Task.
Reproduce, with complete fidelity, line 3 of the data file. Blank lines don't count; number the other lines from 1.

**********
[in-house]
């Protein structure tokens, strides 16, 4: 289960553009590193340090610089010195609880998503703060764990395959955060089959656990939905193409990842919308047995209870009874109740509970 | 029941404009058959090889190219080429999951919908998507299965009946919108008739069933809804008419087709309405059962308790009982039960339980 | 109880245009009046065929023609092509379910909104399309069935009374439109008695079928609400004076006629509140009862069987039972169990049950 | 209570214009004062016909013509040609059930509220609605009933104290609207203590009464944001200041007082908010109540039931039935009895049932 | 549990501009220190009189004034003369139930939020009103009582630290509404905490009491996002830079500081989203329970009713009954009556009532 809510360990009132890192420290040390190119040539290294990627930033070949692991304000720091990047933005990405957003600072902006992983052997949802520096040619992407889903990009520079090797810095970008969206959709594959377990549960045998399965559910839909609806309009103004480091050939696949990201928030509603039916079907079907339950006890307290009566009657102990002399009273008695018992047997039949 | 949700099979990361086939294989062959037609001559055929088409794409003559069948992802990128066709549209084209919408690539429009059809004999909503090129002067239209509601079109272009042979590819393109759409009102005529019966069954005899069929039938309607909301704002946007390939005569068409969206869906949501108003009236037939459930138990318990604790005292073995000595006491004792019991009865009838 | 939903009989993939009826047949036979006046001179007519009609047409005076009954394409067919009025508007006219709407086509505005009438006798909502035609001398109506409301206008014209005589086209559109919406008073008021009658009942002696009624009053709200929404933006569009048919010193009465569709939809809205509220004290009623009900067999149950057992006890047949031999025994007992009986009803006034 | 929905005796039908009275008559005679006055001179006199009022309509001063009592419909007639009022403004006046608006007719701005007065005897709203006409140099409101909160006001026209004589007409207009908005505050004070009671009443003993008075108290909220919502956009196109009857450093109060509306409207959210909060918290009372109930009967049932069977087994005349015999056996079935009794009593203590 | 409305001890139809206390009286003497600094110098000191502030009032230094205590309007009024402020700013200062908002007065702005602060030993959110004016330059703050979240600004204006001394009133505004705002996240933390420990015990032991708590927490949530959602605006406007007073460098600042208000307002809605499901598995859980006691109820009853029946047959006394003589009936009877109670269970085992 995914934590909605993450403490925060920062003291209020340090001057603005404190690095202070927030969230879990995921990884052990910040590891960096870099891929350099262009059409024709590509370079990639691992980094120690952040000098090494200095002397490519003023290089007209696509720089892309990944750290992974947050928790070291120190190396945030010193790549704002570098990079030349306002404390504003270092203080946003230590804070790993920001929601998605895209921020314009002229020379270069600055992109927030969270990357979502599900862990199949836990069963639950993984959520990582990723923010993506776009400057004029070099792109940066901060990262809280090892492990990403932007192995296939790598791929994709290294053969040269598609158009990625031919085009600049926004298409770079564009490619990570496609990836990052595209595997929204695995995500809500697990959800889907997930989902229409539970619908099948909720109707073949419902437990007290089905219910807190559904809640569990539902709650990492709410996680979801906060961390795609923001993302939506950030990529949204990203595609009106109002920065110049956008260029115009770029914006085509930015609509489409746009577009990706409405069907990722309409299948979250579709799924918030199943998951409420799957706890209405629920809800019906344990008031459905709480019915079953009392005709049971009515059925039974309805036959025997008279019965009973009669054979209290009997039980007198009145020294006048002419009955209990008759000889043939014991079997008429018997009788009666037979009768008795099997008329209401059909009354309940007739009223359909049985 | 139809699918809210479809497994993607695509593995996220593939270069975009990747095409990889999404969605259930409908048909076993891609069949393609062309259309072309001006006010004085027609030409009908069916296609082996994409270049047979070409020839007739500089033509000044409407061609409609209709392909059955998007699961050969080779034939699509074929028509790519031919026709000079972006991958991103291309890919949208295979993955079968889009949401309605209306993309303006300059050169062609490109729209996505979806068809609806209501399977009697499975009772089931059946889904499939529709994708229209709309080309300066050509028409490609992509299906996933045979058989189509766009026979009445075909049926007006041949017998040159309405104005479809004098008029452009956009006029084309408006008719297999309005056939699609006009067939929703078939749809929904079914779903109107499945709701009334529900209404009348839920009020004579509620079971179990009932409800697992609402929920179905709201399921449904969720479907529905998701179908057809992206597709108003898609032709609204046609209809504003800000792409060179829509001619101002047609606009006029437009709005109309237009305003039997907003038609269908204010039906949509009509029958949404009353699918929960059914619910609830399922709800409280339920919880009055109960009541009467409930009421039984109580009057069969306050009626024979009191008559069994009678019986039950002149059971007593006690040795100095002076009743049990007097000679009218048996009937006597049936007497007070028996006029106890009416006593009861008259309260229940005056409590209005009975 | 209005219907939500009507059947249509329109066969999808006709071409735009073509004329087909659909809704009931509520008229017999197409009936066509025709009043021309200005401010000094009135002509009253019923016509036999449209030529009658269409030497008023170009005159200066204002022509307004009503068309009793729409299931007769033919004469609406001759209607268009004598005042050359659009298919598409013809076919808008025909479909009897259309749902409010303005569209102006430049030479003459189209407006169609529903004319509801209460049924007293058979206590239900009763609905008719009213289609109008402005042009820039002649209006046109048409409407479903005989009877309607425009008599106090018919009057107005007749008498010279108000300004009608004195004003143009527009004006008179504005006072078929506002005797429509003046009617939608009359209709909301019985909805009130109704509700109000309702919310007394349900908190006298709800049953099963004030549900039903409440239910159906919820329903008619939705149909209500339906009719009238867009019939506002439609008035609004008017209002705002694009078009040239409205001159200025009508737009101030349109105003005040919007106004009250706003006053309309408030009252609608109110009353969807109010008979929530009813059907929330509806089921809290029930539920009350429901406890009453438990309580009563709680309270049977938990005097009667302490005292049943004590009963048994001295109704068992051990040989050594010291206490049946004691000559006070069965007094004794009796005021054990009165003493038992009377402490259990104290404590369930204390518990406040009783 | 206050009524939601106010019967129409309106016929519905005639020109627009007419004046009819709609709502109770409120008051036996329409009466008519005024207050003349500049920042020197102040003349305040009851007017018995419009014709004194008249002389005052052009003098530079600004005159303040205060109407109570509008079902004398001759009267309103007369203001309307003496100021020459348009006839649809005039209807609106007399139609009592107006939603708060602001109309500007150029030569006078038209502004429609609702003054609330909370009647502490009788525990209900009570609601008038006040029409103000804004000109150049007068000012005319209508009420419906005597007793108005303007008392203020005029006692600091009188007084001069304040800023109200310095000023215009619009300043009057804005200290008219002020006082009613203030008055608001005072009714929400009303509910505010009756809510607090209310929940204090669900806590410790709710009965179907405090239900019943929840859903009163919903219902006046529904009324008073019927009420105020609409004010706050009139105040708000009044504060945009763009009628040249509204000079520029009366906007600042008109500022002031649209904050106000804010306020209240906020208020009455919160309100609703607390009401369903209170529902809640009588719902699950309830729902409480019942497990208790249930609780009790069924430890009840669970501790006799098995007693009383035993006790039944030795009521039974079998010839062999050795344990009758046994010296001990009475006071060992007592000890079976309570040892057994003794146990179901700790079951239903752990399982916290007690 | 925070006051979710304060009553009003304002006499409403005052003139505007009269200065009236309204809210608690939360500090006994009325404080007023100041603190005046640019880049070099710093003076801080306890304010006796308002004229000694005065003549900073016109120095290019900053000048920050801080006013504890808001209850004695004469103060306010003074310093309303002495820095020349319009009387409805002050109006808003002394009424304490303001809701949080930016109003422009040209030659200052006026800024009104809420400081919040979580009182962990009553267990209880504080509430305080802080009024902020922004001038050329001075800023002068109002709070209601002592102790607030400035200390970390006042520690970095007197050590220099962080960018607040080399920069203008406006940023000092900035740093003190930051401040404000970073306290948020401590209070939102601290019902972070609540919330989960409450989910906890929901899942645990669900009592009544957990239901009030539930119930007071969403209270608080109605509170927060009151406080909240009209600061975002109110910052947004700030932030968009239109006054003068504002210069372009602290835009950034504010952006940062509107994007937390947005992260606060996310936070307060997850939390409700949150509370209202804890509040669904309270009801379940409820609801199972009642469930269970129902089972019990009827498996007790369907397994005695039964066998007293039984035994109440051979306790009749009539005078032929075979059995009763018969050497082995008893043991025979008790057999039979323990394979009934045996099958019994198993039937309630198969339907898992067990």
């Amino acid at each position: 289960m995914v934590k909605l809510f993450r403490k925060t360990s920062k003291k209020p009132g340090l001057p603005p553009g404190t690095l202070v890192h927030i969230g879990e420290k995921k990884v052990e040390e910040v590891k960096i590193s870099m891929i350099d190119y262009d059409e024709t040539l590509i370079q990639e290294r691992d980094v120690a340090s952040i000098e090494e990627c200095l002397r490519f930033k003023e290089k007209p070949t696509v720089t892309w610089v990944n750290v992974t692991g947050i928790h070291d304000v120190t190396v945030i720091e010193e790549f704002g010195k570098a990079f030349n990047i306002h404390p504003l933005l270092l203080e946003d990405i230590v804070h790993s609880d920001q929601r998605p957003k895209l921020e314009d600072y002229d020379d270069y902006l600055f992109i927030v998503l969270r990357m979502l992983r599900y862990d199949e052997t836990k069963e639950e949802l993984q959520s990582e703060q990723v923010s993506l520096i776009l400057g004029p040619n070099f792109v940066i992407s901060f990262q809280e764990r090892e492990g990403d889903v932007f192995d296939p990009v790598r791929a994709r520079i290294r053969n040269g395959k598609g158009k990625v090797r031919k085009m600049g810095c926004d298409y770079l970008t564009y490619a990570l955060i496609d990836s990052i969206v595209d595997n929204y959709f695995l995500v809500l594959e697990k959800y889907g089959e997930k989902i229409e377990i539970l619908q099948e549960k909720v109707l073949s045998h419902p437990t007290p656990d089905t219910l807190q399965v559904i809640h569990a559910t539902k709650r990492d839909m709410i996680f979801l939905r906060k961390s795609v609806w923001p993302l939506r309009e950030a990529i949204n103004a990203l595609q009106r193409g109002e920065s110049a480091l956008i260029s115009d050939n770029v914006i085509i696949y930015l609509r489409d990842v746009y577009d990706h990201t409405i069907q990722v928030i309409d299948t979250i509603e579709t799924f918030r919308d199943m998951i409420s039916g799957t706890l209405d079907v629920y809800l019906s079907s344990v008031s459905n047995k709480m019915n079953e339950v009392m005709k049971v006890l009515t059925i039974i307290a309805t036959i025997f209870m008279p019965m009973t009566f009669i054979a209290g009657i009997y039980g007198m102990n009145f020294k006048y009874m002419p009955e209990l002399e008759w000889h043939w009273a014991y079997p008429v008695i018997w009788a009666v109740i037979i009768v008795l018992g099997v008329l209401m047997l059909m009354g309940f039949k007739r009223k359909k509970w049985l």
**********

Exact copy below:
């Amino acid at each position: 289960m995914v934590k909605l809510f993450r403490k925060t360990s920062k003291k209020p009132g340090l001057p603005p553009g404190t690095l202070v890192h927030i969230g879990e420290k995921k990884v052990e040390e910040v590891k960096i590193s870099m891929i350099d190119y262009d059409e024709t040539l590509i370079q990639e290294r691992d980094v120690a340090s952040i000098e090494e990627c200095l002397r490519f930033k003023e290089k007209p070949t696509v720089t892309w610089v990944n750290v992974t692991g947050i928790h070291d304000v120190t190396v945030i720091e010193e790549f704002g010195k570098a990079f030349n990047i306002h404390p504003l933005l270092l203080e946003d990405i230590v804070h790993s609880d920001q929601r998605p957003k895209l921020e314009d600072y002229d020379d270069y902006l600055f992109i927030v998503l969270r990357m979502l992983r599900y862990d199949e052997t836990k069963e639950e949802l993984q959520s990582e703060q990723v923010s993506l520096i776009l400057g004029p040619n070099f792109v940066i992407s901060f990262q809280e764990r090892e492990g990403d889903v932007f192995d296939p990009v790598r791929a994709r520079i290294r053969n040269g395959k598609g158009k990625v090797r031919k085009m600049g810095c926004d298409y770079l970008t564009y490619a990570l955060i496609d990836s990052i969206v595209d595997n929204y959709f695995l995500v809500l594959e697990k959800y889907g089959e997930k989902i229409e377990i539970l619908q099948e549960k909720v109707l073949s045998h419902p437990t007290p656990d089905t219910l807190q399965v559904i809640h569990a559910t539902k709650r990492d839909m709410i996680f979801l939905r906060k961390s795609v609806w923001p993302l939506r309009e950030a990529i949204n103004a990203l595609q009106r193409g109002e920065s110049a480091l956008i260029s115009d050939n770029v914006i085509i696949y930015l609509r489409d990842v746009y577009d990706h990201t409405i069907q990722v928030i309409d299948t979250i509603e579709t799924f918030r919308d199943m998951i409420s039916g799957t706890l209405d079907v629920y809800l019906s079907s344990v008031s459905n047995k709480m019915n079953e339950v009392m005709k049971v006890l009515t059925i039974i307290a309805t036959i025997f209870m008279p019965m009973t009566f009669i054979a209290g009657i009997y039980g007198m102990n009145f020294k006048y009874m002419p009955e209990l002399e008759w000889h043939w009273a014991y079997p008429v008695i018997w009788a009666v109740i037979i009768v008795l018992g099997v008329l209401m047997l059909m009354g309940f039949k007739r009223k359909k509970w049985l």